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Free city bike scheme wins contract reprieve


Adelaide Free Bikes has won an extension to its contract with the city council, InDaily can reveal, despite the incursion of commercial dockless bike share operators into the CBD last year.

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The renewed contract – signed off by council staff – keeps the free bikes service on the road until June 30 this year.

Several city councillors argued last year that there was little justification to continue funding Adelaide Free Bikes if commercial bike share operators were willing to enter the SA market.

Chinese “dockless” bike share company ofo did just that late last year, closely followed by Singaporean competitor oBike.

Both “dockless” bike share schemes allow users to leave GPS-tracked bicycles on the footpath at the end of a trip, to be picked by another cyclist using a mobile app, whereas Adelaide Free Bikes requires cyclists to return bikes to dedicated locations.

Christian Haag, CEO of Bike SA – which runs Adelaide Free Bikes on behalf of the council – told InDaily its contract had been extended.

He argued the service retained a valuable place in the market, offering benefits to Adelaide’s tourism branding and a useful way for very low-income South Australians to get around the city easily.

“It’s a very high-value program, to complement (other transport options),” said Haag.

“We’re not seeing a drop in usage.

“There’s value in having diversity of those transport options.”

But Central Ward councillor Houssam Abiad told InDaily there was no justification for the council to spend any money on Adelaide Free Bikes, since ofo and o-Bike had entered the market.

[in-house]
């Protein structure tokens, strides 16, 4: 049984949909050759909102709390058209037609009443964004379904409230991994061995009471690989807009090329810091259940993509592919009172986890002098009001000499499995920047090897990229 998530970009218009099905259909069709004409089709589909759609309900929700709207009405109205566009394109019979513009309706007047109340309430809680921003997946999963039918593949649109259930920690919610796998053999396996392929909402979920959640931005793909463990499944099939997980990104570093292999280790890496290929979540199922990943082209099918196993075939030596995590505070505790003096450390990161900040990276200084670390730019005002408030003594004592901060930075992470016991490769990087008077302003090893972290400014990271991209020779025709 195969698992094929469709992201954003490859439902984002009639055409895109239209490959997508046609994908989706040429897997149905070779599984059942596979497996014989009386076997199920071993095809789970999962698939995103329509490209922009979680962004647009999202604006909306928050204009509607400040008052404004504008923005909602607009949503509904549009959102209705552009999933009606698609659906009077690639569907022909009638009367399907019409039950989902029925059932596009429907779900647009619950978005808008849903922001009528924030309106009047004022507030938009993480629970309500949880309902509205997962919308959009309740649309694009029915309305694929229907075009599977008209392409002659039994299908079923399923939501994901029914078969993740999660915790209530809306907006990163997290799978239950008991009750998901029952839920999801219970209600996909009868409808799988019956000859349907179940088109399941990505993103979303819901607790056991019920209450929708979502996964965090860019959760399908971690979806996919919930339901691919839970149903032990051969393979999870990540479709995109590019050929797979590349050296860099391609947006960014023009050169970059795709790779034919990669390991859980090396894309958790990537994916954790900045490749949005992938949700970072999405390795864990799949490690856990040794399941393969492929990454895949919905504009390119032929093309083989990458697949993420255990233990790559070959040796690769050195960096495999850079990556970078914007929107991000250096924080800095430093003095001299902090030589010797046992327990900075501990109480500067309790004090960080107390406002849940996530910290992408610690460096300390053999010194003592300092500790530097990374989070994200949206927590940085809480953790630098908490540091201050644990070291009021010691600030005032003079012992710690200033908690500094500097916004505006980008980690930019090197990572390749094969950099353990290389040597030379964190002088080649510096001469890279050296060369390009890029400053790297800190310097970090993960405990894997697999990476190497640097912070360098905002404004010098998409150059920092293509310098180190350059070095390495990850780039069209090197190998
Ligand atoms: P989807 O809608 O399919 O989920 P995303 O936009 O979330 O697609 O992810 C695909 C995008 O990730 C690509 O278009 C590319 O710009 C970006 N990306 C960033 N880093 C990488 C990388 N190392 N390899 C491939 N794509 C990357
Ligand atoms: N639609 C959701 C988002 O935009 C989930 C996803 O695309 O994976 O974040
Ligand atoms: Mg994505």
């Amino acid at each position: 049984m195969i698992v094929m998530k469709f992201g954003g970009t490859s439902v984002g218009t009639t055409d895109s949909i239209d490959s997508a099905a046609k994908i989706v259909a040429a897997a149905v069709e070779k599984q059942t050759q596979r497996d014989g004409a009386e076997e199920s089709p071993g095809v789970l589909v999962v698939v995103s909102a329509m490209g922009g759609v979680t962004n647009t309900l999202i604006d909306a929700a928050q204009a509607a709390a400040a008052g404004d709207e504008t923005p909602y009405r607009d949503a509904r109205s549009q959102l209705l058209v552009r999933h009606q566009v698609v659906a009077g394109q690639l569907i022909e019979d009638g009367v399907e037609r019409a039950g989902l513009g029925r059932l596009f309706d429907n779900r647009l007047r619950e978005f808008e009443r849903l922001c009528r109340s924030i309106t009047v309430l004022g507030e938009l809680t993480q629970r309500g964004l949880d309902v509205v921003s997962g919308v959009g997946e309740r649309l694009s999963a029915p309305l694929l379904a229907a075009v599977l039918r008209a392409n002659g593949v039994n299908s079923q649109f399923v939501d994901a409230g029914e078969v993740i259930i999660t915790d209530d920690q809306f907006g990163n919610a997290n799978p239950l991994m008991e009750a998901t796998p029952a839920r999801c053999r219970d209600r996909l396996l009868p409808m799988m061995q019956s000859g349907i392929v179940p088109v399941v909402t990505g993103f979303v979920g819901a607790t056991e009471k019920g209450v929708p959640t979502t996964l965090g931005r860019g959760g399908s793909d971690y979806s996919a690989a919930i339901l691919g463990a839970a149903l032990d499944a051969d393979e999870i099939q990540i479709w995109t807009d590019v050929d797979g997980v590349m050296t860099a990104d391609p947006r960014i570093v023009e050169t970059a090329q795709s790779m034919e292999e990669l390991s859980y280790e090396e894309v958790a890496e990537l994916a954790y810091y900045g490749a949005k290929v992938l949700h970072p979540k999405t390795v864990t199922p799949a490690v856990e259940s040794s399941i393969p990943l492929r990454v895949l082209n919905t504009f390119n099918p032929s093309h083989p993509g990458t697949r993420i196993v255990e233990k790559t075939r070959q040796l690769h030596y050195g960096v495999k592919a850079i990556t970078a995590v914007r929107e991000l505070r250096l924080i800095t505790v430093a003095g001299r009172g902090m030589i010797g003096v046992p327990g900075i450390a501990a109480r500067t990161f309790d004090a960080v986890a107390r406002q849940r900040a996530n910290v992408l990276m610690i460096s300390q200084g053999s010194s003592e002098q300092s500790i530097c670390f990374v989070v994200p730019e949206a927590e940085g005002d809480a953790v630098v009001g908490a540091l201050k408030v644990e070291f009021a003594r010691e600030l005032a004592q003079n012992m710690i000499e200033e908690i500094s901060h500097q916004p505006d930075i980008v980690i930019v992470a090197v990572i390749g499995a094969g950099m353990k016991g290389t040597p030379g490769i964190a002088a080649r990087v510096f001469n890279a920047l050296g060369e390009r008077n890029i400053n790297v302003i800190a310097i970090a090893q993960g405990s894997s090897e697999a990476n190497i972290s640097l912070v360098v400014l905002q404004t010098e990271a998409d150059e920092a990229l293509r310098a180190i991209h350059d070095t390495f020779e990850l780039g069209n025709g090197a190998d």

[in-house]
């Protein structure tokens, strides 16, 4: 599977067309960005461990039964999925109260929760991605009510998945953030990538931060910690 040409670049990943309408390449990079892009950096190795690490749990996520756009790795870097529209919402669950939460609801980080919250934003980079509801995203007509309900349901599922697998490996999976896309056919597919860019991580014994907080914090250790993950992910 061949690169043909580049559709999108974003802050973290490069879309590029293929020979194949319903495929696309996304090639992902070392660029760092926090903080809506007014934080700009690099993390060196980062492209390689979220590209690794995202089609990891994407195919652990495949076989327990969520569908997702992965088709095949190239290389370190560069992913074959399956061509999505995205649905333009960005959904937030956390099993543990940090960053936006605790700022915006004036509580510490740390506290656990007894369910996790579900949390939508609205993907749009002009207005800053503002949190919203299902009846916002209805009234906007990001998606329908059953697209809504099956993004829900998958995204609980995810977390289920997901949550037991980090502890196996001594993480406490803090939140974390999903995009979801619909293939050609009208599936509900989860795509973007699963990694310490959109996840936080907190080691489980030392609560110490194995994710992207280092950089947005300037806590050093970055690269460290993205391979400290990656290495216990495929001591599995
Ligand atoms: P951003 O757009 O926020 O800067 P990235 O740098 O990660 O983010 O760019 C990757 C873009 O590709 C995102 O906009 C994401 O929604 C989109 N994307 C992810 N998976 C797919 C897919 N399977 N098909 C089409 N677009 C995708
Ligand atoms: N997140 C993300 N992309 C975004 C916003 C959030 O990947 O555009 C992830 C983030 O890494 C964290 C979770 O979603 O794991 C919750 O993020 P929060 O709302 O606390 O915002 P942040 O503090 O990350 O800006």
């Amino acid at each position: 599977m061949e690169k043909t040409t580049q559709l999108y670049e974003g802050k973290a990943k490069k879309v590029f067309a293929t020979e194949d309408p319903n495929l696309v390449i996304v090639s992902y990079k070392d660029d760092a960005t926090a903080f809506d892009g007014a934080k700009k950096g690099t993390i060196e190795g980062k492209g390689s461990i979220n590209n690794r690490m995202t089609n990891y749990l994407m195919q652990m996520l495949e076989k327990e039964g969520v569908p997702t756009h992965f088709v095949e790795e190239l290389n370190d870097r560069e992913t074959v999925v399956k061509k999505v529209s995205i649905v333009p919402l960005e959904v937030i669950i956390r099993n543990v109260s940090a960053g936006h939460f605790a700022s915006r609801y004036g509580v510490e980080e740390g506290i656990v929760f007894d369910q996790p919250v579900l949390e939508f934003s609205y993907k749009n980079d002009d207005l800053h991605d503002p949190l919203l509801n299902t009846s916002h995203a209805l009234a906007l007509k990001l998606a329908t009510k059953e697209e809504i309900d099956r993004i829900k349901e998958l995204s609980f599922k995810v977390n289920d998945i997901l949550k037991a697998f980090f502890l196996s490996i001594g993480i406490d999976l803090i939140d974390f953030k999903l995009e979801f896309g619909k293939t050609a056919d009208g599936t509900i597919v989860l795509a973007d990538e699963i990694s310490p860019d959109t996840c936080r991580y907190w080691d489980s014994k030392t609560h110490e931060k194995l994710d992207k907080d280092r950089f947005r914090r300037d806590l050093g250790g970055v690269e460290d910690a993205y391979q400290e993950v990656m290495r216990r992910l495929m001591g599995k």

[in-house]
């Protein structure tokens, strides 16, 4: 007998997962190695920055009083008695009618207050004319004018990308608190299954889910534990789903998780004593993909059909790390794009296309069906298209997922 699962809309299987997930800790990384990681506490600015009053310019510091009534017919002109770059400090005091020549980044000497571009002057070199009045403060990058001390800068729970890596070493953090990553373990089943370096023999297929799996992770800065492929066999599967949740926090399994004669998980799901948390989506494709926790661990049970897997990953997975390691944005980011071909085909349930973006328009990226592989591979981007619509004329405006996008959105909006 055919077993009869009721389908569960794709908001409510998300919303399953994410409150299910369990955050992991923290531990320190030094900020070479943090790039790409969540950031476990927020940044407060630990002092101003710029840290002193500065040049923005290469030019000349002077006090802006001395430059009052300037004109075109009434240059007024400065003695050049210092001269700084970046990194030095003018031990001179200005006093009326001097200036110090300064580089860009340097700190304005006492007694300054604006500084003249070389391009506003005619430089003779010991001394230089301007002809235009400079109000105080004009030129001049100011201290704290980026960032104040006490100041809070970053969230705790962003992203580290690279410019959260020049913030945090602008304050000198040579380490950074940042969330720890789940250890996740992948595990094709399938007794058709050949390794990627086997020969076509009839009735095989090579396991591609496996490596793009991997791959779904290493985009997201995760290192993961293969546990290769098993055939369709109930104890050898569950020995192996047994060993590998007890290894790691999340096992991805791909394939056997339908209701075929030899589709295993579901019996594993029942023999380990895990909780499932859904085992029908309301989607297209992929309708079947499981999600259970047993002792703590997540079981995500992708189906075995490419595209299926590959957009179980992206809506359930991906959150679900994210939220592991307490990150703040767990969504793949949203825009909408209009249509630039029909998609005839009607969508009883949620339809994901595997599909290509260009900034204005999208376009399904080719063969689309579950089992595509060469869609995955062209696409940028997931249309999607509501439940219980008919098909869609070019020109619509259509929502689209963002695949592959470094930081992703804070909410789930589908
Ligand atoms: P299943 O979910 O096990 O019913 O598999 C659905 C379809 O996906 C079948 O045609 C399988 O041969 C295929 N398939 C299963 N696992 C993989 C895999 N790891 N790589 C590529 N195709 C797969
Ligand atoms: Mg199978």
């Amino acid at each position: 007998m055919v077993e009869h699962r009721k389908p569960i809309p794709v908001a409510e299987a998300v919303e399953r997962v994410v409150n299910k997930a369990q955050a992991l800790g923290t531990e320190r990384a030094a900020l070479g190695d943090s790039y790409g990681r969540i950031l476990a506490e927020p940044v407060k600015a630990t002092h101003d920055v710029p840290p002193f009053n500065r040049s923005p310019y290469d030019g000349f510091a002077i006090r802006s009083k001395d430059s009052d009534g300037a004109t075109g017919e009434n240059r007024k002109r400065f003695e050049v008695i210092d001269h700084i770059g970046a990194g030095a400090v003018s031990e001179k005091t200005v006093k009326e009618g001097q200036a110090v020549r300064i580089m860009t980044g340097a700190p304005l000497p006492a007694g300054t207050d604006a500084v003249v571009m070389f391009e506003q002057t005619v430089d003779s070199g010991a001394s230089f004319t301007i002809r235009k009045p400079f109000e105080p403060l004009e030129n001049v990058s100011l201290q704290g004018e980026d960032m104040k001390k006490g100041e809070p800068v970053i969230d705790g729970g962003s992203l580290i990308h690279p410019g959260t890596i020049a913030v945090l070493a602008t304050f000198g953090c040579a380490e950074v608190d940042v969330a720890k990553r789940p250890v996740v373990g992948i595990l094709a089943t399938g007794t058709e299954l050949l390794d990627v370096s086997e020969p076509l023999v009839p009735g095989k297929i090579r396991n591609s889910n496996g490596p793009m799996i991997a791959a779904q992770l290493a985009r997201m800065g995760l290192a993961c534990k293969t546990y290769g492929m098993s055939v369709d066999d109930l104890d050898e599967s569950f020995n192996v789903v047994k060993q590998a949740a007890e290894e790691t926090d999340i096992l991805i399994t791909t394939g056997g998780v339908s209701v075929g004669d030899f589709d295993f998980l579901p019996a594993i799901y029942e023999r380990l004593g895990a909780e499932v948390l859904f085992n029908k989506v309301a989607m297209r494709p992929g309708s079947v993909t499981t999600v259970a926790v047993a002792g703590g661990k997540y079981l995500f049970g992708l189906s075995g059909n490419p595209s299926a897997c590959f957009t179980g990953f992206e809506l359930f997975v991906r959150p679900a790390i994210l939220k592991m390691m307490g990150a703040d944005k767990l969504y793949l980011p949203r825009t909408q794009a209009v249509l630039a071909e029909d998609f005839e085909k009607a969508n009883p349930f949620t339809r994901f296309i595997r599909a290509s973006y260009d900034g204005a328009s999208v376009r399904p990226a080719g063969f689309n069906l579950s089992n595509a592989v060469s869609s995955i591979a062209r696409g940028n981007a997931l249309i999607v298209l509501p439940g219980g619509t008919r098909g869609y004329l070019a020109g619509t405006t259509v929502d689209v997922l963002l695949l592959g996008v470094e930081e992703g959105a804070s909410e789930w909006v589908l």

“I have zero appetite to spend one more dollar on (Adelaide Free Bikes),” said Abiad.

“There’s no point in ratepayers spending any more money on it.

“There are other competitors in the market that are trying to make ends meet.”

However, he said: “If this extension of the program doesn’t have any cost on council … I don’t have any problem (with) it.”

A council spokesperson said that the decision to renew the contract was consistent with the budget already assigned to the program by councillors in this financial year’s budget.

“The decision to extend the contract to 30 June is consistent with the 2017-18 budget of $120,000 ($60,000 + $60,000) and consistent with the terms of the contract,” the spokesperson said.

“We did not undertake a new tender process, nor are there any plans to at this time.”

A report presented to the council in August last year warned that the 221 bicycles operated by Adelaide Free Bikes were “nearing the end of their useful economic life, with some being over 10 years old”.

Lord Mayor Martin Haese described Adelaide Free Bikes “an important community service that has been enjoyed by many”.

“Last year, two bike share operators entered the Adelaide market,” Haese said.

“We will assess the impact of these new bike share operators over coming months.”

Abiad added that it “would have been nice” for the CEO of the council, Mark Goldstone, to have brought the contract decision to elected members’ attention – though he conceded that offering the extension without councillors’ approval was not unreasonable either.

Councillors criticised senior staff last year for granting ofo’s permit without their express approval, although the council had earlier expressed support for dockless bike share operators being given the right to operate in Adelaide.

They were spooked by the experience in Melbourne’s CBD last year, where dozens of o-Bike bicycles had to be fished out of the Yarra River. Others had to be retrieved after they were left hanging on trees and road signs.

Ofo city manager for Adelaide Alex Hender told InDaily there was strong demand for dockless bike share in Adelaide.

“Ofo has had 20,000 rides since launch and over 9000 rides in the last month alone,” he said.

“We are pleased that public demand for bike share and cycling, in general, is increasing.

“We look forward to working with the local community to provide the best bike share service we can.”

Haag added that while tourists remained the most regular users of Adelaide Free Bikes, a higher proportion of “locals” were beginning to take advantage of the service also.

Haag said an evaluation of the Adelaide Free Bikes scheme was due to be presented to the council this week.

InDaily asked Goldstone for comment.

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